Celebrating Rhina P. Espaillat on YouTube

What an unexpected gift to receive on the seventh day of Christmas and the first day of the New Year! Video of our “Red Shoe Night” celebrating Rhina P. Espaillat, whose papers have been added to the Burns Library archive at Boston College. It was an evening to remember. Fortunately, for those of you who were unable to attend, Christian DuPont has posted it on YouTube. Put on your red shoes and dance the blues away!

Boston College Hosts A Red Shoe Night for Rhina Espaillat

An evening extravaganza of poetry, music, and tributes celebrating bilingual Dominican-American poet and translator Rhina Espaillat and the donation of her archives to Boston College, featuring Dana Gioia, Julia Alvarez, Silvio Torres-Saillant, Nancy Kang, Sarah Aponte, Alfred Nicol, Roger Kimball, Riikka Pietiläinen Caffrey, Kristin Vining, Riikka Pietiläinen Caffrey, and more … and Rhina!

The program will begin at 5:30pm and continue through the evening. Come when you can, leave when you must. Free food and beverages. Books and CDs available for sale and signing. Admission is free and all are welcome. Bring your friends! Put on your red shoes!

Thursday, September 28

5:30 PM

O’Neill Library Reading Room

Leslie Monsour Introduces Rhina Espaillat

Leslie Monsour. Rhina Espaillat: A Critical Introduction. Story Line Press (2013) 

Reviewed by Alfred Nicol

Often, when Rhina Espaillat is invited to read her poetry, the person who introduces her begins by saying, “This poet needs no introduction.”  Yet Leslie Monsour’s Rhina Espaillat: A Critical Introduction has much to offer the lucky reader who has just discovered Espaillat’s work as well as those of us who think we know her well. The first of the book’s five sections is an elegant meditation on her poetic achievement, pairing her “deep regard for craft” with her insistence that poetry must remain accessible, must communicate with the reader: “I’m after the meaningful ordinary… that everyone else can understand and that can serve as a bridge between my life and everyone else’s.” 

Here and in the succinct biography which follows, Monsour’s intelligent, witty prose seemingly follows the play of thought, inviting the reader along on a leisurely stroll while calling attention to the high points of Espaillat’s poetic achievement and the major events of her life as she goes, as though happening upon these things by accident. We get all the pleasure of a tour without the aggravation of an itinerary. It is only after the fact that we notice how the arc of the narrative ends with Espaillat’s triumphant return to be be honored in the country from which her parents were exiled.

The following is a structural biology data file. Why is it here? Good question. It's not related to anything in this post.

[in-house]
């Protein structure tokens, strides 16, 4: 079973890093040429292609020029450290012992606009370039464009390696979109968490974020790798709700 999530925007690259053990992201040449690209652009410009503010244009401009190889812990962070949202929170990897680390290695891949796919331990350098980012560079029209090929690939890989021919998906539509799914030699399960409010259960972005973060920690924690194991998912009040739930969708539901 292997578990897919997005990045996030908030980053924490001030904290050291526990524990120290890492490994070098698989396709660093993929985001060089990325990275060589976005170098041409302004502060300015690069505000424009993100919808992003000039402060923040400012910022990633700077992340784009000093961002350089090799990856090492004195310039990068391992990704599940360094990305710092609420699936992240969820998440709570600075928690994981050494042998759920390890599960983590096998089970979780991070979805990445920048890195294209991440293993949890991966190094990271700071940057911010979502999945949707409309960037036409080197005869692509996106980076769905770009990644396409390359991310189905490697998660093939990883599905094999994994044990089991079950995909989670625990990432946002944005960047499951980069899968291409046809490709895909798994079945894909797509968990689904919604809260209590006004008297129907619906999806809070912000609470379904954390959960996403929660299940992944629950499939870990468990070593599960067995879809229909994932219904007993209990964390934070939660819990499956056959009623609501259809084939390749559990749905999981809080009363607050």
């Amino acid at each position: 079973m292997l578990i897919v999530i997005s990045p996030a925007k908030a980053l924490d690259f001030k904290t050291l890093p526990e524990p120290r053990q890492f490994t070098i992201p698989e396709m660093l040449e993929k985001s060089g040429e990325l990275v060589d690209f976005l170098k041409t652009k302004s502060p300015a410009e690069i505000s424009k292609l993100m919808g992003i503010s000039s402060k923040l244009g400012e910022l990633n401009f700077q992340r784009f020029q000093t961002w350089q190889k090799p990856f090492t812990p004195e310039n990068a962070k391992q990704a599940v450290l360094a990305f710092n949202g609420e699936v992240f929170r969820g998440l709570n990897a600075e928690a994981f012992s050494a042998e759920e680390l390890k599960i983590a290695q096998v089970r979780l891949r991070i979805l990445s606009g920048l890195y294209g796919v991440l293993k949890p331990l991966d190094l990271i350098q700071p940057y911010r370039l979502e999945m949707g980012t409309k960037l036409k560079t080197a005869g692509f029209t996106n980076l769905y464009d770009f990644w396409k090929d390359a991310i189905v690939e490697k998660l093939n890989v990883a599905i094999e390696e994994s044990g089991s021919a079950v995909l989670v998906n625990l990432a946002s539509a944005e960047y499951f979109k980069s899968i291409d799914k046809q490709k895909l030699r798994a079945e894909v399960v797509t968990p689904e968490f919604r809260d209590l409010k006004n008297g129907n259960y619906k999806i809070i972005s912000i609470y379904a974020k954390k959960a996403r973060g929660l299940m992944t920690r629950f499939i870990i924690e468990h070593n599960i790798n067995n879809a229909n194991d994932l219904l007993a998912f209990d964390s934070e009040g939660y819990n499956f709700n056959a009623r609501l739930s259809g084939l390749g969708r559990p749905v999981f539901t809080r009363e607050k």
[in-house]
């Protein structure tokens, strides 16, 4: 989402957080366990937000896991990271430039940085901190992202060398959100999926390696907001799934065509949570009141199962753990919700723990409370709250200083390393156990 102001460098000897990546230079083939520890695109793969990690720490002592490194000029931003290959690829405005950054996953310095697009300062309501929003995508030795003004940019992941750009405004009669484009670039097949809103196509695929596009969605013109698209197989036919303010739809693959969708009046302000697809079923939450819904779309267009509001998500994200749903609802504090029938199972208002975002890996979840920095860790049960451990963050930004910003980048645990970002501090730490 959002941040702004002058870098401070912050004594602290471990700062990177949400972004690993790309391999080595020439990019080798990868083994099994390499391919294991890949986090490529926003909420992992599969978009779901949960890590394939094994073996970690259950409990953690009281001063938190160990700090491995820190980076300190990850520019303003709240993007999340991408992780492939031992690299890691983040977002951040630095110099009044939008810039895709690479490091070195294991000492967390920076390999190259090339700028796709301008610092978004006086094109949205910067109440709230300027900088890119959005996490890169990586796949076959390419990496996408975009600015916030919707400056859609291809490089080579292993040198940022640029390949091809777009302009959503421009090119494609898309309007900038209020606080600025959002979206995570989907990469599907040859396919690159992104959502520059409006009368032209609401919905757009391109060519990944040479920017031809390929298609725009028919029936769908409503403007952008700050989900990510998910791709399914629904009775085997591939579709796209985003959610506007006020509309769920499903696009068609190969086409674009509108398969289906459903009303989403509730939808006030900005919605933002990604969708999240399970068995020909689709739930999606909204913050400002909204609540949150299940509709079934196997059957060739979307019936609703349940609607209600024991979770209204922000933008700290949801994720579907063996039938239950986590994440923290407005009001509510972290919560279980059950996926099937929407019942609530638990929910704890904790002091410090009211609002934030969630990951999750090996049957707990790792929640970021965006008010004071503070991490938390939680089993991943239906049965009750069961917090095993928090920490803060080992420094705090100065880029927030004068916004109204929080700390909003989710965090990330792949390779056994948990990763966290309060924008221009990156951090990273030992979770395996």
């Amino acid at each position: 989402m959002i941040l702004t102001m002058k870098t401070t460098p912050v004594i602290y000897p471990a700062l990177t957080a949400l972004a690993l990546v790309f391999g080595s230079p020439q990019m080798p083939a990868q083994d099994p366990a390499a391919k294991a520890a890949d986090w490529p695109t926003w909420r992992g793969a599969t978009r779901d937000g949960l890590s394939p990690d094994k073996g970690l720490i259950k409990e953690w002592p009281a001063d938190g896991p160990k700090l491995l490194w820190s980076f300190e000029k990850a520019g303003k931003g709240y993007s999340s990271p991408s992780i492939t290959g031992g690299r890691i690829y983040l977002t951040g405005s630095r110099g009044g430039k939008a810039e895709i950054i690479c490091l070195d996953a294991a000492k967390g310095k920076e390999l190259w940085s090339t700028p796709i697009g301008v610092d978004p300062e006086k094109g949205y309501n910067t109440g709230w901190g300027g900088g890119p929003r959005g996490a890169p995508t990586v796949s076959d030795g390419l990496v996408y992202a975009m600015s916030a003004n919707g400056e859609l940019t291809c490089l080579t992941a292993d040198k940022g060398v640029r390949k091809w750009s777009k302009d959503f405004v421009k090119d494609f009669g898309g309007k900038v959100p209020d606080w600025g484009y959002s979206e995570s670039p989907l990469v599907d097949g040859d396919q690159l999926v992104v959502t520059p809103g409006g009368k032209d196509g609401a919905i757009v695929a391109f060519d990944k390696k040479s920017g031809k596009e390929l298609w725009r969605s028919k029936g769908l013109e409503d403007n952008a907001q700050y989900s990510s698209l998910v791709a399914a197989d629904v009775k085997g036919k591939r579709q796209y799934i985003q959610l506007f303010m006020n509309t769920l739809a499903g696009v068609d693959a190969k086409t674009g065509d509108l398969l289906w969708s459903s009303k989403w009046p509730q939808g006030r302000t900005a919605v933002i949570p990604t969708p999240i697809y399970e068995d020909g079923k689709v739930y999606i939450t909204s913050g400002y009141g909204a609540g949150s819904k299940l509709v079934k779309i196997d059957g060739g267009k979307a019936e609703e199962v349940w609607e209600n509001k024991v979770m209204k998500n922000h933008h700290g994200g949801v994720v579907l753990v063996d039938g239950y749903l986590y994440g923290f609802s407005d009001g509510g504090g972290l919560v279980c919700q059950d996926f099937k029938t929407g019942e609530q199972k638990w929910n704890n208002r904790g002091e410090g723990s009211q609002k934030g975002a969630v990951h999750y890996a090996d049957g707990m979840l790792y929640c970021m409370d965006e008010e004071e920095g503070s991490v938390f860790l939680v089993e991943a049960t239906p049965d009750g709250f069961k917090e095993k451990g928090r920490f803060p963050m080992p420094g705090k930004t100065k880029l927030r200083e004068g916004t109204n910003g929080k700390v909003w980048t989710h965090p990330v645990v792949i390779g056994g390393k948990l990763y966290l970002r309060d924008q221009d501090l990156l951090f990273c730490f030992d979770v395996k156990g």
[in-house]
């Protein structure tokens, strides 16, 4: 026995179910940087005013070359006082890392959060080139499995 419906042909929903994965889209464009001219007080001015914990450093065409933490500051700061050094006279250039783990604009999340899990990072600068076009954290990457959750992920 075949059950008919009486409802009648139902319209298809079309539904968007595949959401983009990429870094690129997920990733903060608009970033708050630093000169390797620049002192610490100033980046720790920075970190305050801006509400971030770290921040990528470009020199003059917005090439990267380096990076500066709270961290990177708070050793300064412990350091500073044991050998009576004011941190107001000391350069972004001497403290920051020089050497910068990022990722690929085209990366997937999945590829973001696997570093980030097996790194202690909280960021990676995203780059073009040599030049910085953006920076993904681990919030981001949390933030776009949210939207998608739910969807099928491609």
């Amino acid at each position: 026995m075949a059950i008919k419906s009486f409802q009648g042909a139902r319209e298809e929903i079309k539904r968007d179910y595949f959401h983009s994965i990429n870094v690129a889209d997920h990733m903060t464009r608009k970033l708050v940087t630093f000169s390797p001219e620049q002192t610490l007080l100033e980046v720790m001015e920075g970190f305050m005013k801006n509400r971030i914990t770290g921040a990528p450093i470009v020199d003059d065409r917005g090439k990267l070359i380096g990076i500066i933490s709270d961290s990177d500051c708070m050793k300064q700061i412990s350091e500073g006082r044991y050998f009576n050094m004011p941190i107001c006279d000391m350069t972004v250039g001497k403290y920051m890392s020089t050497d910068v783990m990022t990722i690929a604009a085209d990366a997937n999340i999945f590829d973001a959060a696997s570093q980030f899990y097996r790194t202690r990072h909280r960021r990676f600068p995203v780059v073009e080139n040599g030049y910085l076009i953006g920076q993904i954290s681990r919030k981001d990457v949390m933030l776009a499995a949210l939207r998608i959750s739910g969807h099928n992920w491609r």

The felicities of Monsour’s style are no less evident in the book’s third section, which includes close readings of several poems that hint at the riches to found in her work as a whole. She cleverly displays a bit of that abundance by inserting a partial list of the urban and suburban animals Espaillat has written about: “Among Espaillat’s menagerie we meet a startled, ill-fated cockroach; an escaped terrarium crab; a rat nesting in an automobile engine; a bored zoo seal; a marauding woodchuck; and a camera-shy raccoon, keenly observed with the humane, philosophical involvement Burns gave his mouse…” A consideration of Espaillat’s frequently anthologized poem “Bilingual/Bilingüe” leads to an appreciation of her work in translation, and to this remarkable insight: “Espaillat’s naturally inclusive impulse to link diversities allows her to translate poetry with a facility she stores somewhere deeper and richer than intellect.”

Part IV of Monsour’s Introduction is a wide-ranging interview, in which Monsour’s astute questioning gives her subject an opportunity to expand on the themes discussed in these essays; that is to say, Rhina is invited to introduce herself. Monsour somehow prevails upon her to read a poem published in the November 1947 issue of Ladies Home Journal, which Espaillat dismisses as a “sappy love poem” written at a time when she “didn’t know which end of a guy was up.” 

And in the last section of the book, Espaillat speaks without interlocutor. We are presented with Espaillat’s poem, “Impasse: Glose.” Monsour’s graceful decision to step back and give her book’s subject the last word is of a piece with everything else she’s done so admirably in this book. Rhina Espaillat: A Critical Introduction is essential reading for anyone who loves poetry.  

2021 Newburyport Literary Festival Poetry Events (April 23-24)

Note: All events will take place via Zoom except for Saturday night’s melopoeia, which Port Media will stream on the internet and show on Newburyport Cable TV’s Comcast Channel 8. Links and further details will be made available at the Literary Festival Website soon.

Friday Evening April 23th Festival Opening Event via Zoom

6:00 PM Opening CeremonyLiving Glass: The Poetry of Deborah Warren

We kick off our festival weekend with a celebration of this year’s honoree – poet Deborah Warren.  Deborah is fascinated by the mutability of things, the ever-changing nature of everything in existence. She’s aware that she has set herself an impossible task: the reality she tries to capture in her poetry was never made to stand still. In her poem, “The Glassblower,” she scolds the craftsman who “should have stopped before” it hardened, “when there was nothing yet to shatter, only possibility and prism.” What quickness and lightness of intelligence it would require to work that way—the very qualities that make Warren’s art so exquisite!